It’s the ants’ world, and we’re just visiting.
In a paper released Monday by the Proceedings of the National Academy of Sciences, a group of scientists from the University of Hong Kong analyzed 489 studies and concluded that the total mass of ants on Earth weighs in at about 12 megatons of dry carbon, a standard way of measuring animals’ biomass.
Put another way: If all the ants were plucked from the ground and put on a scale, they would outweigh all the wild birds and mammals put together. For every person, there are about 2.5 million ants.
“It’s unimaginable,” Patrick Schultheiss, a lead author on the study who is now a researcher at the University of Würzburg in Germany, said in a Zoom interview. “We simply cannot imagine 20 quadrillion ants in one pile, for example. It just doesn’t work.”
Counting all those insects — or at least enough of them to come up with a sound estimate — involved combining data from “thousands of authors in many different countries” over the span of a century, Schultheiss added.
To tally insects as abundant as ants, there are two ways to do it: Get down on the ground to sample leaf litter — or set tiny pitfall traps (often just a plastic cup) and wait for the ants to slip in. Researchers have gotten their boots dirty with surveys in nearly every corner of the world, though some spots in Africa and Asia lack data.
“It’s a truly global effort that goes into these numbers,” Schultheiss said.
Ants, like humans, have marched across virtually every continent and all sorts of habitats. Ground-dwelling ants are most abundant in tropical and subtropical regions, according to the research team, but they can be found nearly everywhere except the coldest parts of the planet.
Or as renowned author and myrmecologist (that means ant scientist) E.O. Wilson once put it: “No matter where I go — except possibly Antarctica or the high Arctic, and I don’t go there because there are no ants there — no matter how different the human culture, no matter how different the natural environment, there are the ants.”
The world, indeed, may be better off with all these ants. By tunneling, they aerate soil and drag seeds underground to sprout. They serve as a source of food for untold arthropods, birds and mammals. While carpenter ants are pesky to homeowners, forests would be stacked to the brim with dead wood without the decomposing power of wood-destroying insects.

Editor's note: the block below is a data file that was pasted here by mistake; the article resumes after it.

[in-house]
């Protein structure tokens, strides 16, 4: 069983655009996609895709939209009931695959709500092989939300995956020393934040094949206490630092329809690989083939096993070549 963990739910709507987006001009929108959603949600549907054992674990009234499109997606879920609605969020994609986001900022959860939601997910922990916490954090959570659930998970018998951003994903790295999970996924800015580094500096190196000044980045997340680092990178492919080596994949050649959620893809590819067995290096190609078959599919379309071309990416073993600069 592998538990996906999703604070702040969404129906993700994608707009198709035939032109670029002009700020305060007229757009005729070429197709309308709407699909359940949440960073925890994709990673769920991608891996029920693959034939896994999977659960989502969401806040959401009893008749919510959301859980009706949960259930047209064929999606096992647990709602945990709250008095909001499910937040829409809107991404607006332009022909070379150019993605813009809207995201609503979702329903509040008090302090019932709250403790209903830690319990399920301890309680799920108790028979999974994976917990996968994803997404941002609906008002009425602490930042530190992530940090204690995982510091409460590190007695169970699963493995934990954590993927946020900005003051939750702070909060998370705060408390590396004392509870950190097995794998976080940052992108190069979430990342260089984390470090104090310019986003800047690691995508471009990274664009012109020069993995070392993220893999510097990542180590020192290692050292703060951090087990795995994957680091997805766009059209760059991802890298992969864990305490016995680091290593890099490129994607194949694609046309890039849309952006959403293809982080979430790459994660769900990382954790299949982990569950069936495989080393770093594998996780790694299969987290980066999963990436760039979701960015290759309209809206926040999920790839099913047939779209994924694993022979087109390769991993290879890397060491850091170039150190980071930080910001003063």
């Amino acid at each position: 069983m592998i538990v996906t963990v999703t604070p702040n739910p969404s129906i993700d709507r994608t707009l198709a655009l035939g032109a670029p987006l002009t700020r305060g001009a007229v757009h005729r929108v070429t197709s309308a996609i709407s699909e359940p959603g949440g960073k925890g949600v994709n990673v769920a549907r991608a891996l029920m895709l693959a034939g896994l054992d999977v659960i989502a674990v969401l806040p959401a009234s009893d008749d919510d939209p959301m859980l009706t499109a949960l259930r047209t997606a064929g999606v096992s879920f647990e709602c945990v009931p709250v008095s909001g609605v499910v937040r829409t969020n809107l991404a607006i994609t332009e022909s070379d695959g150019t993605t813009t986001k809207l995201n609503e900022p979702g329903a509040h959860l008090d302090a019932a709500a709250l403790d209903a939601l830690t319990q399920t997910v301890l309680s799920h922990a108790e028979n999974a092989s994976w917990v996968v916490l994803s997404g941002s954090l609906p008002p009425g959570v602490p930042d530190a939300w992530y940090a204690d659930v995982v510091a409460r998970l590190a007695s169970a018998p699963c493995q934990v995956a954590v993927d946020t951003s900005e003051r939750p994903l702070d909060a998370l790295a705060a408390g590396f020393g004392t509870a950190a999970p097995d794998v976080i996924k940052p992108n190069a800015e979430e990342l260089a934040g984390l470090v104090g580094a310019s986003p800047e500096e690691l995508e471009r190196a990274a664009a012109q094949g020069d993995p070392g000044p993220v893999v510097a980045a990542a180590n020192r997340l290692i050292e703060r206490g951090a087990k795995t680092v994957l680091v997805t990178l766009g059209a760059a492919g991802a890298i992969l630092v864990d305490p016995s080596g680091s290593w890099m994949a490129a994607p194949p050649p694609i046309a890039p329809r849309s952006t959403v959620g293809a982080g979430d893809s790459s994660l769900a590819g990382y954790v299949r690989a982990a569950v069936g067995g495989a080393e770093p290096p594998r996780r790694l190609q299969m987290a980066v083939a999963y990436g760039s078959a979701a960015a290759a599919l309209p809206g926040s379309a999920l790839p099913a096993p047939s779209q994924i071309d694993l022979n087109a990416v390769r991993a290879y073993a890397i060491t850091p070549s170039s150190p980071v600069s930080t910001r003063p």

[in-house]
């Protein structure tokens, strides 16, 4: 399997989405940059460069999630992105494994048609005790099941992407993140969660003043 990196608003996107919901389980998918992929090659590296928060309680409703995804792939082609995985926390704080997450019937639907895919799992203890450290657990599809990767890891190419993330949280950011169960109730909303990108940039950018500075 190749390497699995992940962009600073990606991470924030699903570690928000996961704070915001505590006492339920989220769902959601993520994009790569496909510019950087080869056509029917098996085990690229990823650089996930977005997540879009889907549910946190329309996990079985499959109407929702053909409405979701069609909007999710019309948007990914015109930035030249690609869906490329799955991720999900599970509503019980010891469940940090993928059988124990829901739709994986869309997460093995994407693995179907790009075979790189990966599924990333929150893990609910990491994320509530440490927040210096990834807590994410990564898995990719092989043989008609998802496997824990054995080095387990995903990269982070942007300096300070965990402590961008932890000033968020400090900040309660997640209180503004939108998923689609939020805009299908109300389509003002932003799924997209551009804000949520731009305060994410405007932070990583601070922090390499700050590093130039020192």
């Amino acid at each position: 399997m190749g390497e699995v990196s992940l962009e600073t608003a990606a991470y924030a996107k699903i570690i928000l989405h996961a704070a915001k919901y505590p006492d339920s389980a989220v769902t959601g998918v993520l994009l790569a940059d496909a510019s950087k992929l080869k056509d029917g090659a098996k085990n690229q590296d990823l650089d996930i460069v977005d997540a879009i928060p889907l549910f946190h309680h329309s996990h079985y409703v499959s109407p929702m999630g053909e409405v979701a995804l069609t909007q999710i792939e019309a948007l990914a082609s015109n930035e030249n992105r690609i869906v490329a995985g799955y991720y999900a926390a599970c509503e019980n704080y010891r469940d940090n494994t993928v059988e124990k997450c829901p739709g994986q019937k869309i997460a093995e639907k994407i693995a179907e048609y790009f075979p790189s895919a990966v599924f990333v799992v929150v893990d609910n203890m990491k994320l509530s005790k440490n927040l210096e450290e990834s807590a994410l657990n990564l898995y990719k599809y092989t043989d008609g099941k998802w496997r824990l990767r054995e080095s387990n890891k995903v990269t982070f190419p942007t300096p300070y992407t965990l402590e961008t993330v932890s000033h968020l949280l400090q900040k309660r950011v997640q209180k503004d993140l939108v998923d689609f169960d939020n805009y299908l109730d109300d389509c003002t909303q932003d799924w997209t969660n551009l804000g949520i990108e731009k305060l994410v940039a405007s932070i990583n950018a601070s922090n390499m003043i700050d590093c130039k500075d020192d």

Entomologists are seeing troubling declines in insect populations beyond ants in Germany, Puerto Rico and elsewhere. Habitat destruction, pesticides and climate change contribute to this potential-but-still-debated “bugpocalypse.” Over 40 percent of insect species may go extinct, according to a 2019 study, with butterflies and beetles facing the greatest threat.
Scientists aren’t sure whether ants’ numbers are falling as well. “To be honest,” Schultheiss said, “we have no idea.”
That’s the next research question the team wants to answer. “We did not yet attempt to show this temporal shift in ant abundance,” Sabine Nooten, an insect ecologist and co-lead author of the study, said by Zoom. “That would be something that would come next.”
For decades, scientists have gazed into ant farms in labs to test theories on animal behavior. The ant scientist Wilson, who died last year, used his insights into ants to help explain the genetic basis for cooperation among animals and to underscore the sheer biodiversity of life worth preserving.
In the 1990s, he ventured a rough guess at Earth’s ant population with fellow biologist Bert Hölldobler. Their estimate was about 10 quadrillion — within the same order of magnitude as the recent and more rigorous estimate published Monday.
“In the case of E.O. Wilson, he was simply a very smart man,” Schultheiss said. “He knew an awful lot about ants and had a gut feeling, basically.”
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